Even with a few losses this weekend, the talent, togetherness, and potential for this team by July was evident. Illinois commit Morez Johnson was playing like an uncommitted prospect trying to prove themselves for the first time. His motor and presence on the inside gave Meanstreets a reliable source of offense and defensive production. Nojus Indrusaitis (Iowa State) and Trey McKenney were excellent in the first game, particularly with their pull-up games.

They have so much backcourt depth. I really liked the slick scoring ability of lefty KJ Windham. Nothing seemed rushed with him and his confidence as a shot-maker was notable. Curie’s Carlos Harris and Lindblom’s Je’Shawn Stevenson had their moments slashing to the rim as well. Jurrell Baldwin (Hyde Park) is just scratching the surface as a two-way wing and 6-foot-11 center Stefan Cicic should be able to acclimate more as a force on the block going forward. As they get more time together, this group should get better exponentially.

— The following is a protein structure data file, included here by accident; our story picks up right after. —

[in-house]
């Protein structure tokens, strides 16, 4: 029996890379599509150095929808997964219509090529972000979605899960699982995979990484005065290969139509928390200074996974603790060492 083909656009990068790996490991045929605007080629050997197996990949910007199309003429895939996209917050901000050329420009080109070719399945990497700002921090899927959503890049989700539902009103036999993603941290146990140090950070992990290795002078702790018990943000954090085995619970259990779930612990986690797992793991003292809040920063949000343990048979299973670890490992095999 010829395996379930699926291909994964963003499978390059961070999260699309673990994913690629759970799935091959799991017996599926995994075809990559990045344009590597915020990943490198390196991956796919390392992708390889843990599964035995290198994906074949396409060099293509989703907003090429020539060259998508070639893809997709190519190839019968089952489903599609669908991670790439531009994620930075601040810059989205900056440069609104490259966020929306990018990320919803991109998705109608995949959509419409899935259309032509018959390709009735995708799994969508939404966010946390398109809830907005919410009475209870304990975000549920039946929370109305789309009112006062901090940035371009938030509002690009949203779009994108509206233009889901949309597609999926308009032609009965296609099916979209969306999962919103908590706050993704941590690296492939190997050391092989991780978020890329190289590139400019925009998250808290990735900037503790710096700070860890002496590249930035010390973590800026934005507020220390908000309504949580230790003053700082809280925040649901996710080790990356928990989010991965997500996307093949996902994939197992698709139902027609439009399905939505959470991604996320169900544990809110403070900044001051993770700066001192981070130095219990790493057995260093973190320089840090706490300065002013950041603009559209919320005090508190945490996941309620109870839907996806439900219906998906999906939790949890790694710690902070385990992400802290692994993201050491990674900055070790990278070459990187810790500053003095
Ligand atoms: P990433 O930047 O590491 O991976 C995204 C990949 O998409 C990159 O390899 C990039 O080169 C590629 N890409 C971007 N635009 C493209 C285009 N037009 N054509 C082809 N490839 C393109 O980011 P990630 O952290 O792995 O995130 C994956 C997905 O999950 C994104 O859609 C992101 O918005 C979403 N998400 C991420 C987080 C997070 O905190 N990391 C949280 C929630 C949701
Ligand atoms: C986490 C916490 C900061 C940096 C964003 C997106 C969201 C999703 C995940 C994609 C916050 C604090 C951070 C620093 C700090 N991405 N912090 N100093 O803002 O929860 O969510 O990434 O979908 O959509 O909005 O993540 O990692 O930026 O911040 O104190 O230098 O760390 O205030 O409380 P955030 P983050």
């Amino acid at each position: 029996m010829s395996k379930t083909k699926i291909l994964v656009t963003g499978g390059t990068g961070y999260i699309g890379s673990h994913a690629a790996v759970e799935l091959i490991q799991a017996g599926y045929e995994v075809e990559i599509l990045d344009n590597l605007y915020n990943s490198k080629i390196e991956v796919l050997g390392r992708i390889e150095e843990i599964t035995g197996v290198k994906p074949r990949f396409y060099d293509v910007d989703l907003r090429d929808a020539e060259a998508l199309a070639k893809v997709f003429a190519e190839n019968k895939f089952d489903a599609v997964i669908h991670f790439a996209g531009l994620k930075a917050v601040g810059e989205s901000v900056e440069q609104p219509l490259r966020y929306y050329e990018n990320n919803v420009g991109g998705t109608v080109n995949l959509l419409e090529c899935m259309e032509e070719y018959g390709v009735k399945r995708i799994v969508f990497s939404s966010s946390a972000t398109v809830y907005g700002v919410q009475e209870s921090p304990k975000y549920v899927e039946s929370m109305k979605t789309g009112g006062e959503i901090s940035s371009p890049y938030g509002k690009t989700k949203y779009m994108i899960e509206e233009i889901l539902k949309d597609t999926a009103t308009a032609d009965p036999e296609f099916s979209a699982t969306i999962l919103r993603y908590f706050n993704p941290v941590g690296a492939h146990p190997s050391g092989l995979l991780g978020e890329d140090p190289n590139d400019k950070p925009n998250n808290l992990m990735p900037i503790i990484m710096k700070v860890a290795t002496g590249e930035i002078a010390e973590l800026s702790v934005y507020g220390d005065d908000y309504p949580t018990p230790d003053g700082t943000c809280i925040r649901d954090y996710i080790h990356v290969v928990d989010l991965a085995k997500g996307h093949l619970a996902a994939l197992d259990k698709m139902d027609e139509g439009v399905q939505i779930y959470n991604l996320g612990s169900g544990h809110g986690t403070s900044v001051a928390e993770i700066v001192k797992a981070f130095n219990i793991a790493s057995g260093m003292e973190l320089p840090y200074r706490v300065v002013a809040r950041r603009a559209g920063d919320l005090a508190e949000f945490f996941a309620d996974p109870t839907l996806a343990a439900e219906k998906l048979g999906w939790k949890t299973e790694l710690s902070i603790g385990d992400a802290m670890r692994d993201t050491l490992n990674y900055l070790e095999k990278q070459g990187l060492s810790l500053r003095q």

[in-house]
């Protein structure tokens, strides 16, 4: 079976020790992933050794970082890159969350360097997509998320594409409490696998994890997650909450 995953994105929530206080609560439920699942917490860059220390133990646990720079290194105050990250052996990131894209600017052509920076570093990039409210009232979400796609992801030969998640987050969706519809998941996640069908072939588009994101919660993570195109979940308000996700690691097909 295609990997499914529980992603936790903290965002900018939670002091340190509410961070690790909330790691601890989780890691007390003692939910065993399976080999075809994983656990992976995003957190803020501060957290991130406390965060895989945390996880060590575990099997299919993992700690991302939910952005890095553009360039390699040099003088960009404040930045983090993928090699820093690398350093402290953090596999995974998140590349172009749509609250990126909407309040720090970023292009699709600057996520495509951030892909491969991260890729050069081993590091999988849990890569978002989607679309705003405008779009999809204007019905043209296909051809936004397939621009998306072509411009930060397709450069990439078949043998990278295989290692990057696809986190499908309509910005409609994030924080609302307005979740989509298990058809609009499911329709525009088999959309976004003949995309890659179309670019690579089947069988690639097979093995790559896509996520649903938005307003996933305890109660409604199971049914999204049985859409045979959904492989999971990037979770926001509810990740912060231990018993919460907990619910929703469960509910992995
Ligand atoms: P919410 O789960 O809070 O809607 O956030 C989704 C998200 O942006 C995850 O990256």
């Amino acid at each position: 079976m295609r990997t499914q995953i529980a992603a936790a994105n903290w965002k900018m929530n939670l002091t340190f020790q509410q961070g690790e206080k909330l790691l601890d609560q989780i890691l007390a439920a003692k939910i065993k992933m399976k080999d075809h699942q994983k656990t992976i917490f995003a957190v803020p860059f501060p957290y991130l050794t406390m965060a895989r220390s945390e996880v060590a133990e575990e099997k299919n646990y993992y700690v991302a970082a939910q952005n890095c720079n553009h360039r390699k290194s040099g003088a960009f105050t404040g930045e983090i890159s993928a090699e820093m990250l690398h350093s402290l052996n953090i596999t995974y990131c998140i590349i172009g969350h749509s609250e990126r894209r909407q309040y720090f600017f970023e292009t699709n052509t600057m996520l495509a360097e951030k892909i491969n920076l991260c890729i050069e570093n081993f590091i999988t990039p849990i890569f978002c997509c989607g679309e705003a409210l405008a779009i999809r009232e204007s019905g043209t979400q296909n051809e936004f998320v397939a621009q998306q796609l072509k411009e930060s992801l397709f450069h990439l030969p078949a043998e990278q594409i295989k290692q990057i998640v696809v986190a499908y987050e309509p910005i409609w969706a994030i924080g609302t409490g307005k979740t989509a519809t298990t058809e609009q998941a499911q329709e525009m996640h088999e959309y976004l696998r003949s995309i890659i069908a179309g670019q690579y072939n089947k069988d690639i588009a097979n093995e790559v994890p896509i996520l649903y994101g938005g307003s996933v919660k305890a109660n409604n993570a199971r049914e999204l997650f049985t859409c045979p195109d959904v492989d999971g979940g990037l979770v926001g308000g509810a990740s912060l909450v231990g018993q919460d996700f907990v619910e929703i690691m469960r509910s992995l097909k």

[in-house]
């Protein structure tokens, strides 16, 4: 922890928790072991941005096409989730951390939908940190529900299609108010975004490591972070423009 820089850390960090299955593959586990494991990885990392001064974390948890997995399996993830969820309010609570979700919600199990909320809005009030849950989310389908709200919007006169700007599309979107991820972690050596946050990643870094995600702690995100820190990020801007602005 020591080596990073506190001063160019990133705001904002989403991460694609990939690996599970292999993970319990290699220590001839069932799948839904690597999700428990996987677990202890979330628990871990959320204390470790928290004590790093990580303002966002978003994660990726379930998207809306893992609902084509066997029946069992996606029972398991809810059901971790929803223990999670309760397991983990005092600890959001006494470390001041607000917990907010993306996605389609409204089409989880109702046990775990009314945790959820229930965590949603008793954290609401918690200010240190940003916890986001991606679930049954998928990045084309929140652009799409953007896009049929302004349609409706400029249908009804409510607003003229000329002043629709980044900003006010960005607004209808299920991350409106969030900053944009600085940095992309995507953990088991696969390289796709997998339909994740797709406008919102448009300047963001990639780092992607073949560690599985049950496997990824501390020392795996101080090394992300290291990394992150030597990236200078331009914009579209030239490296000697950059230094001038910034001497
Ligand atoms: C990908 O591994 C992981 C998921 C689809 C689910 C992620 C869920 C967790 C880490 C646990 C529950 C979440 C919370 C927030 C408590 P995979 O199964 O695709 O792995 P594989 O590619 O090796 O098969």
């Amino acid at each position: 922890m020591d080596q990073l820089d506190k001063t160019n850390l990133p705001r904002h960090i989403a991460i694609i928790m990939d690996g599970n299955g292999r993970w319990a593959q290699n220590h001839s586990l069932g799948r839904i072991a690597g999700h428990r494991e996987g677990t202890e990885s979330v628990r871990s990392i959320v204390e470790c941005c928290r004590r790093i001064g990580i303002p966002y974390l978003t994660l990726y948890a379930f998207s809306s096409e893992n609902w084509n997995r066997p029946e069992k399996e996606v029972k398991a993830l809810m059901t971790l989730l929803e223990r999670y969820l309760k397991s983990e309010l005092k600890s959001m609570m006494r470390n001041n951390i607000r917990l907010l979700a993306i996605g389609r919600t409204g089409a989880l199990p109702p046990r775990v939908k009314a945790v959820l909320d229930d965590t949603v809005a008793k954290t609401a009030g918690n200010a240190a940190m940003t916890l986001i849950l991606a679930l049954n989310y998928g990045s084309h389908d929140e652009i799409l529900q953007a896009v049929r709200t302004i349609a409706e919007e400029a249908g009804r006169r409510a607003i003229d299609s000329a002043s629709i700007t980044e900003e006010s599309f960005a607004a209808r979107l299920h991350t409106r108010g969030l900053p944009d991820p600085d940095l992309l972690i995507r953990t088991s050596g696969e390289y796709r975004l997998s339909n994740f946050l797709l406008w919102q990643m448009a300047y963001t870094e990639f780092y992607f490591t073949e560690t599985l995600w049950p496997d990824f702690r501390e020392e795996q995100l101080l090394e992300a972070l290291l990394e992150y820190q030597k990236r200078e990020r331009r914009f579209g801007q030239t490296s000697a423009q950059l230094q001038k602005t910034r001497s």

Players in the 2024 Class Next Up To Receive Offers:

After the live events, some players received offers and others got on the radars of college coaches. Here are some of the current juniors who should be next up to receive their first offer(s):

Braeden Carlsen (6’4 SG, Wauconda/Fundamental U UA Rise)

A likely Ivy League target, Carlsen has scored from all over the floor for the undefeated UA Rise leaders. He’s not a stranger to the weight room and has a good understanding of how to use that strength to defend and play in crowds as a finisher and rebounder. Carlsen plays at a deliberate pace, handles the ball in tight spaces inside the arc, and possesses that quick elevation on jump shots that you need to create shots against quality defenders.